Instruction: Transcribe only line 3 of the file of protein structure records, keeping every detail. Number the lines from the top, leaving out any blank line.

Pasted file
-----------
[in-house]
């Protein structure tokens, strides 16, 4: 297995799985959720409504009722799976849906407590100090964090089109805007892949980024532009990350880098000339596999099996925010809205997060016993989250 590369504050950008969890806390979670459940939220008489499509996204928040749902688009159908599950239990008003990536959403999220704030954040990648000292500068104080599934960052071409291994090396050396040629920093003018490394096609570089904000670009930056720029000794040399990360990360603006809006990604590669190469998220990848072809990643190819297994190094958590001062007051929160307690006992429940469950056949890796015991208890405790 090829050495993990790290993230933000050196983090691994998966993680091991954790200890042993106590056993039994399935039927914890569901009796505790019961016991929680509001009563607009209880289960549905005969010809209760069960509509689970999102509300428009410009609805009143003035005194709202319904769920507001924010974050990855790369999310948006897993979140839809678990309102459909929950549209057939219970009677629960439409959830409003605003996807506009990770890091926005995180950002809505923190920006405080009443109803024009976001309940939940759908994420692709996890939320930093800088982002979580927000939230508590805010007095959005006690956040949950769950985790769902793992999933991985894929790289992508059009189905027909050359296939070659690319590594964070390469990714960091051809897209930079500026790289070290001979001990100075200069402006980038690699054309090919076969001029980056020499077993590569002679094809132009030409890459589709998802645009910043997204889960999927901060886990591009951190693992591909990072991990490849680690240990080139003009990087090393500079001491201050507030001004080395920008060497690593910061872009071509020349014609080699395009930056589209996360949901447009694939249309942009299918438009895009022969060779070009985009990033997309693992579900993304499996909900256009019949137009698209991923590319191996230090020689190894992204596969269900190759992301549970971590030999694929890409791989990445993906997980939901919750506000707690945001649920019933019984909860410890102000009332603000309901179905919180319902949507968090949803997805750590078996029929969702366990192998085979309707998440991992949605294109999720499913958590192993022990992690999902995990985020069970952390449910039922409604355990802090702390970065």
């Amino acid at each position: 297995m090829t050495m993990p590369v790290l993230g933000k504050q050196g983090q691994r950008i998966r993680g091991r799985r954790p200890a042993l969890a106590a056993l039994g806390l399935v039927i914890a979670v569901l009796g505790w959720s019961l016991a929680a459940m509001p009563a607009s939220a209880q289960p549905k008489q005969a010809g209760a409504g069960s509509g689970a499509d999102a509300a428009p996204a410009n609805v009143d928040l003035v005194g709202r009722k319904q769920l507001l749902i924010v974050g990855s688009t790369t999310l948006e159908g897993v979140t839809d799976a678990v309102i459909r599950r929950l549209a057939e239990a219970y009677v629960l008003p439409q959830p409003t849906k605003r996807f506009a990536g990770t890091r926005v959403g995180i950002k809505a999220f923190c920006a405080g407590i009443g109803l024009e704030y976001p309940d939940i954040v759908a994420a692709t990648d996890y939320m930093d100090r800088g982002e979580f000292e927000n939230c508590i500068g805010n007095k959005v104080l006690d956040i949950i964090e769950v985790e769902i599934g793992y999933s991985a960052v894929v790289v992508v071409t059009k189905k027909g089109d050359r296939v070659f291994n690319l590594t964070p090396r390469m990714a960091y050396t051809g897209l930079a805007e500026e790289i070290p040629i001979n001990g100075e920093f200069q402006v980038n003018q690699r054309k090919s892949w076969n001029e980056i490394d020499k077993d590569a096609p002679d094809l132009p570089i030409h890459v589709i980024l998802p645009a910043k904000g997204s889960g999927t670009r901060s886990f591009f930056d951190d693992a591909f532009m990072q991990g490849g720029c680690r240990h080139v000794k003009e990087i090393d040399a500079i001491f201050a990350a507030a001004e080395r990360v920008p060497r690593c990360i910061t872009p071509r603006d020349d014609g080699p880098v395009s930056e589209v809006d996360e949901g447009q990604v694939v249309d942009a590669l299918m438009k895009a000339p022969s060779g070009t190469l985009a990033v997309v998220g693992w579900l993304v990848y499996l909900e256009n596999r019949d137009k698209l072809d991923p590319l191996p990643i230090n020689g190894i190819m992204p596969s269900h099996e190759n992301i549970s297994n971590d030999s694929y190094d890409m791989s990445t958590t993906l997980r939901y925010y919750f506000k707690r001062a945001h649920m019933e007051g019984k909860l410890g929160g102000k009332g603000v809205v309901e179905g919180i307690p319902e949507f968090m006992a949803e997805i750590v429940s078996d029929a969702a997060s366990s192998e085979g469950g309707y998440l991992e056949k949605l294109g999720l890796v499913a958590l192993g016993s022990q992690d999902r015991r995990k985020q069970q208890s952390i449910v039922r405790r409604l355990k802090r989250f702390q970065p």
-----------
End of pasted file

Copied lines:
């Amino acid at each position: 297995m090829t050495m993990p590369v790290l993230g933000k504050q050196g983090q691994r950008i998966r993680g091991r799985r954790p200890a042993l969890a106590a056993l039994g806390l399935v039927i914890a979670v569901l009796g505790w959720s019961l016991a929680a459940m509001p009563a607009s939220a209880q289960p549905k008489q005969a010809g209760a409504g069960s509509g689970a499509d999102a509300a428009p996204a410009n609805v009143d928040l003035v005194g709202r009722k319904q769920l507001l749902i924010v974050g990855s688009t790369t999310l948006e159908g897993v979140t839809d799976a678990v309102i459909r599950r929950l549209a057939e239990a219970y009677v629960l008003p439409q959830p409003t849906k605003r996807f506009a990536g990770t890091r926005v959403g995180i950002k809505a999220f923190c920006a405080g407590i009443g109803l024009e704030y976001p309940d939940i954040v759908a994420a692709t990648d996890y939320m930093d100090r800088g982002e979580f000292e927000n939230c508590i500068g805010n007095k959005v104080l006690d956040i949950i964090e769950v985790e769902i599934g793992y999933s991985a960052v894929v790289v992508v071409t059009k189905k027909g089109d050359r296939v070659f291994n690319l590594t964070p090396r390469m990714a960091y050396t051809g897209l930079a805007e500026e790289i070290p040629i001979n001990g100075e920093f200069q402006v980038n003018q690699r054309k090919s892949w076969n001029e980056i490394d020499k077993d590569a096609p002679d094809l132009p570089i030409h890459v589709i980024l998802p645009a910043k904000g997204s889960g999927t670009r901060s886990f591009f930056d951190d693992a591909f532009m990072q991990g490849g720029c680690r240990h080139v000794k003009e990087i090393d040399a500079i001491f201050a990350a507030a001004e080395r990360v920008p060497r690593c990360i910061t872009p071509r603006d020349d014609g080699p880098v395009s930056e589209v809006d996360e949901g447009q990604v694939v249309d942009a590669l299918m438009k895009a000339p022969s060779g070009t190469l985009a990033v997309v998220g693992w579900l993304v990848y499996l909900e256009n596999r019949d137009k698209l072809d991923p590319l191996p990643i230090n020689g190894i190819m992204p596969s269900h099996e190759n992301i549970s297994n971590d030999s694929y190094d890409m791989s990445t958590t993906l997980r939901y925010y919750f506000k707690r001062a945001h649920m019933e007051g019984k909860l410890g929160g102000k009332g603000v809205v309901e179905g919180i307690p319902e949507f968090m006992a949803e997805i750590v429940s078996d029929a969702a997060s366990s192998e085979g469950g309707y998440l991992e056949k949605l294109g999720l890796v499913a958590l192993g016993s022990q992690d999902r015991r995990k985020q069970q208890s952390i449910v039922r405790r409604l355990k802090r989250f702390q970065p």